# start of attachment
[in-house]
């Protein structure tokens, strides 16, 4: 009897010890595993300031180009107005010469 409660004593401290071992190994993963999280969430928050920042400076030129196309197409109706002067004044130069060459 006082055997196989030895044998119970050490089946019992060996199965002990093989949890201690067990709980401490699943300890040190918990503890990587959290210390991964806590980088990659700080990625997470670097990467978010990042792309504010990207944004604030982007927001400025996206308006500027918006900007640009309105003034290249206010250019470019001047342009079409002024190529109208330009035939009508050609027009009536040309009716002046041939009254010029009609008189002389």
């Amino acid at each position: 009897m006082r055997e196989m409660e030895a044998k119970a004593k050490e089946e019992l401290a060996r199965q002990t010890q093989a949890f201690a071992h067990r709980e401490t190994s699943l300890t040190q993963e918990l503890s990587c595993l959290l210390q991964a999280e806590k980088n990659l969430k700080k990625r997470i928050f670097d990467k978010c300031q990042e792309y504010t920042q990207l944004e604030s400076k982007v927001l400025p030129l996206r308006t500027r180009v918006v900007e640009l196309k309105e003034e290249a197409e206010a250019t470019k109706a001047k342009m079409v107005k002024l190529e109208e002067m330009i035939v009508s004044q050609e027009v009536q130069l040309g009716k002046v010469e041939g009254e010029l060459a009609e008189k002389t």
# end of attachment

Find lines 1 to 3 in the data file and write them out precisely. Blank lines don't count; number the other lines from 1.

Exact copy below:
[in-house]
């Protein structure tokens, strides 16, 4: 009897010890595993300031180009107005010469 409660004593401290071992190994993963999280969430928050920042400076030129196309197409109706002067004044130069060459 006082055997196989030895044998119970050490089946019992060996199965002990093989949890201690067990709980401490699943300890040190918990503890990587959290210390991964806590980088990659700080990625997470670097990467978010990042792309504010990207944004604030982007927001400025996206308006500027918006900007640009309105003034290249206010250019470019001047342009079409002024190529109208330009035939009508050609027009009536040309009716002046041939009254010029009609008189002389």
């Amino acid at each position: 009897m006082r055997e196989m409660e030895a044998k119970a004593k050490e089946e019992l401290a060996r199965q002990t010890q093989a949890f201690a071992h067990r709980e401490t190994s699943l300890t040190q993963e918990l503890s990587c595993l959290l210390q991964a999280e806590k980088n990659l969430k700080k990625r997470i928050f670097d990467k978010c300031q990042e792309y504010t920042q990207l944004e604030s400076k982007v927001l400025p030129l996206r308006t500027r180009v918006v900007e640009l196309k309105e003034e290249a197409e206010a250019t470019k109706a001047k342009m079409v107005k002024l190529e109208e002067m330009i035939v009508s004044q050609e027009v009536q130069l040309g009716k002046v010469e041939g009254e010029l060459a009609e008189k002389t």